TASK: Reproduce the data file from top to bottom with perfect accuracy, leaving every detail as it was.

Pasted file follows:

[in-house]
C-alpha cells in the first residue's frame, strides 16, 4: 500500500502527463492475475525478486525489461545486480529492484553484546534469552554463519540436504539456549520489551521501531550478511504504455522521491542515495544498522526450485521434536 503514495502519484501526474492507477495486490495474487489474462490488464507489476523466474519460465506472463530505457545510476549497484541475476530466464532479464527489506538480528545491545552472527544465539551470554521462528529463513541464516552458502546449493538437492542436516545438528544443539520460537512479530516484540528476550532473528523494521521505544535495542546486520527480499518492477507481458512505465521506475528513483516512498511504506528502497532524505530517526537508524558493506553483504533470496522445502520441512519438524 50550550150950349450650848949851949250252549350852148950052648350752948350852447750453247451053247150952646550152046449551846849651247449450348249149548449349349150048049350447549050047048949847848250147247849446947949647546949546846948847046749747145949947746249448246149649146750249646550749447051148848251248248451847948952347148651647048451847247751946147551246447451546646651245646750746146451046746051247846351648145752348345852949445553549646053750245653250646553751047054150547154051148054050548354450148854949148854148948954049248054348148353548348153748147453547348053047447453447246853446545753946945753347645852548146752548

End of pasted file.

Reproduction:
[in-house]
C-alpha cells in the first residue's frame, strides 16, 4: 500500500502527463492475475525478486525489461545486480529492484553484546534469552554463519540436504539456549520489551521501531550478511504504455522521491542515495544498522526450485521434536 503514495502519484501526474492507477495486490495474487489474462490488464507489476523466474519460465506472463530505457545510476549497484541475476530466464532479464527489506538480528545491545552472527544465539551470554521462528529463513541464516552458502546449493538437492542436516545438528544443539520460537512479530516484540528476550532473528523494521521505544535495542546486520527480499518492477507481458512505465521506475528513483516512498511504506528502497532524505530517526537508524558493506553483504533470496522445502520441512519438524 50550550150950349450650848949851949250252549350852148950052648350752948350852447750453247451053247150952646550152046449551846849651247449450348249149548449349349150048049350447549050047048949847848250147247849446947949647546949546846948847046749747145949947746249448246149649146750249646550749447051148848251248248451847948952347148651647048451847247751946147551246447451546646651245646750746146451046746051247846351648145752348345852949445553549646053750245653250646553751047054150547154051148054050548354450148854949148854148948954049248054348148353548348153748147453547348053047447453447246853446545753946945753347645852548146752548